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How to Repair Damaged Carpet

Somebody spilled a glass of wine, dropped a cigarette or your new puppy had an "accident". Whatever caused it you now have big mark in your carpet and it's ugly. Don't despair, here's a good thought--it's quite possible you won't have to live with the ugly blotch or pay thousands of dollars to replace your carpet, in many cases you can actually patch or repair that damaged carpet.

Minor damage

If your carpet damage is relatively minor you can probably repair it by giving the carpet pile a trim or a 'hair transplant'.

Try using your manicure scissors to simply trim off the damaged ends. Obviously, this only works on very minor damage make sure you don't cut too much off the top or your carpet will go from having a stain to having a hole.

Alternatively, you may be able to 'borrow' some carpet fibers. Start by trimming the damaged fibers all the way down to the carpet backing.

Cut replacement fibers from an out of the way area (back of a closet, under a large piece of furniture) or even better, a remnant left over form the original installation (you did keep those remnants didn't you?).

Apply a small dab of clear adhesive to the base of the replacement fibers then attach them to the carpet backing.

Work slowly, you don't want to get any glue on the surrounding carpet fibers or you'll have an even bigger mess than you started with.

More major damage, cut a replacement piece

Larger stains or more major damage probably means you'll need to replace a piece of your carpet. Experts say shapes like circles and triangles are less likely to catch the eye than squares and rectangle, so you've got a couple of options on how to cut your replacement carpet.

Using the lid of a can as a template, place it so it covers the stain, and then nail it to the floor so it can't move. Using your utility knife cut all around the edge of the lid. Make sure you cut through the carpet and underlay (you'll want to keep the underlay to put back into the hole).

Nail the same lid over your remnant and cut your replacement piece.

Alternatively, place your remnant piece directly over the stain, making sure the entire stain is covered.

Now, use your utility knife to cut a triangle (larger than the stain). With this method, you're cutting right through the two pieces of carpet and the underlay. The advantage of cutting your carpet this way, is the piece you remove and the piece you are cutting to replace it are exactly the same size and shape.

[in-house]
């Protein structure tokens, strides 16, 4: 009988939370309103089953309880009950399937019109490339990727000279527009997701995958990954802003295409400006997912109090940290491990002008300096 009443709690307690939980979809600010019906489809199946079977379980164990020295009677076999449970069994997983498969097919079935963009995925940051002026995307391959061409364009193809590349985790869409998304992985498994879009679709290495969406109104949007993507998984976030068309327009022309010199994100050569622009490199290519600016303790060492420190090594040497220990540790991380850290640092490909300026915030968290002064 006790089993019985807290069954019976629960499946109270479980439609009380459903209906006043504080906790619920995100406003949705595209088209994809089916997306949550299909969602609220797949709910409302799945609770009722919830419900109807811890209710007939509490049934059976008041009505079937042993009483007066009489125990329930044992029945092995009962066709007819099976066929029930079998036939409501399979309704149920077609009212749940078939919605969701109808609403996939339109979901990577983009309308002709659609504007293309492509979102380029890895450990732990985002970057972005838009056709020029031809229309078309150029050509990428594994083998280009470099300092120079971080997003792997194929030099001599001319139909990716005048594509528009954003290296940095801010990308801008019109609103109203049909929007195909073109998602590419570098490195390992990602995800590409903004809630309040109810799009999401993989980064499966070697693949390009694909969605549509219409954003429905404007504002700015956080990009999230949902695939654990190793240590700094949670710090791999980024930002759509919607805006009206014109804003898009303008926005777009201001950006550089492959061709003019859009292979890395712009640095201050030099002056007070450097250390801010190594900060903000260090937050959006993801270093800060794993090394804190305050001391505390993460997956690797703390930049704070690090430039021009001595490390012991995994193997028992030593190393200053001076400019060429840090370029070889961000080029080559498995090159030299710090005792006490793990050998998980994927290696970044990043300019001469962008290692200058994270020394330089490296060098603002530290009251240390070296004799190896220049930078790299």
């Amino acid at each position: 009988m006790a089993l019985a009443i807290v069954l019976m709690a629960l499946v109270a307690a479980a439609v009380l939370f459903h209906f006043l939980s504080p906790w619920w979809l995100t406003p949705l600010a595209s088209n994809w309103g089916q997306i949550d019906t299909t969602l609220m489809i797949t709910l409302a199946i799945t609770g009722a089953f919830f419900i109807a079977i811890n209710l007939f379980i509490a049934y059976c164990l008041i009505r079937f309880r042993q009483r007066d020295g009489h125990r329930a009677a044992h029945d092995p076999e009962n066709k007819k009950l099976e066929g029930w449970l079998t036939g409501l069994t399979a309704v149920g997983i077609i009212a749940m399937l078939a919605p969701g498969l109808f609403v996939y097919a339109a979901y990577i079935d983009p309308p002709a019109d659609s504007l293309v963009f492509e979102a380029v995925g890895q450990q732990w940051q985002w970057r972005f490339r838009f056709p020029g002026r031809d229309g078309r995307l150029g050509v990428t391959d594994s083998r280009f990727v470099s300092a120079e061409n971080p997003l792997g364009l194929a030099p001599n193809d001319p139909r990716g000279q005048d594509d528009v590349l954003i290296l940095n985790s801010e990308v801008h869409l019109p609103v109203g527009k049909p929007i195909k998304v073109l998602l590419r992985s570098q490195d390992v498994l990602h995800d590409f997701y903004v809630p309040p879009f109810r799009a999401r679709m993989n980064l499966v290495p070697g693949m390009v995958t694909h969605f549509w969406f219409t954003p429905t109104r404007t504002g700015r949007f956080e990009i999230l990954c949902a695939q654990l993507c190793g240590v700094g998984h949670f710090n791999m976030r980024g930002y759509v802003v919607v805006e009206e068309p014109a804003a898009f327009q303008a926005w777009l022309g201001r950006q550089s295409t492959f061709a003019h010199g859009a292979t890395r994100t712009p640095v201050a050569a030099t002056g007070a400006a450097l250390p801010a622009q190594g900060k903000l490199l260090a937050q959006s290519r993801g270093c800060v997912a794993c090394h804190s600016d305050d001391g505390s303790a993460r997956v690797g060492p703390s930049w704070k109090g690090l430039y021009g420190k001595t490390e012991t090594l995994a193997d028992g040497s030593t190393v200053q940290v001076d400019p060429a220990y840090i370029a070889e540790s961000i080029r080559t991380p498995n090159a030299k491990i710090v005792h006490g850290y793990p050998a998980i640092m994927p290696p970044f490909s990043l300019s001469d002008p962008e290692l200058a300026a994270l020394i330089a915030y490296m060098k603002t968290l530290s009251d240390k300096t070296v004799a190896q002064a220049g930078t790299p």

Fastening your replacement piece

Fasten one side of the tape down in the hole, positioning it up to edge of the hole.

Peel the top layer off the tape and press the patch firmly into the hole.

Apply the adhesive around the bottom edge of your patch and press it well down into the hole. Make sure you don't get any adhesive onto the carpet fibers around the hole or you'll end up with a sticky mess.

Brush the carpet fibers and the fibers of the patch together with your hand to get rid of the visible edge of the patch.

Put some weight on the patched area (some books will do nicely) and leave it for 24 hours until the adhesive has dried thoroughly.

Things You Will Need

  • Sharp utility knife
  • Sharp scissors (like manicure scissors)
  • Clear waterproof adhesive or clear latex caulk
  • Two-sided carpet tape
  • Clear adhesive

Tips

  • If you have a large stain on your carpet, call your home insurance company. In some cases carpets are covered by your home owner's policy and you might be able to get it replaced under your policy.
  • The shorter the pile of your carpet, the harder it will be to make your patch invisible. Patches work best in longer pile carpets, but in lots of cases, any patch is better looking than a large stain.

Warnings

  • All carpet has a grain or texture (brush it one way the fibers seem to stand up and brush it the other and the fibers seem to lie down). When cutting your patch, make sure the grain of the replacement piece is running the same way as the grain of the damaged piece.
  • Two-sided carpet tape is easier to work with than clear adhesive, but over time it will dry out and it won't stand up well to the chemicals used for cleaning carpets.

About the Author

I learned home repair and maintenance hands on. Over the past 30 years I've built sheds, decks, fences and gates and planted numerous trees and shrubs. Inside I've done all the common jobs like repairing and installing toilets, plumbing and light fixtures plus I've transformed three basements from bare concrete floors and walls into warm , bright family rooms. I write on home maintenance and repair for DoItYourself.com and answer maintenance and repair questions online at MyHomeImprovement.com.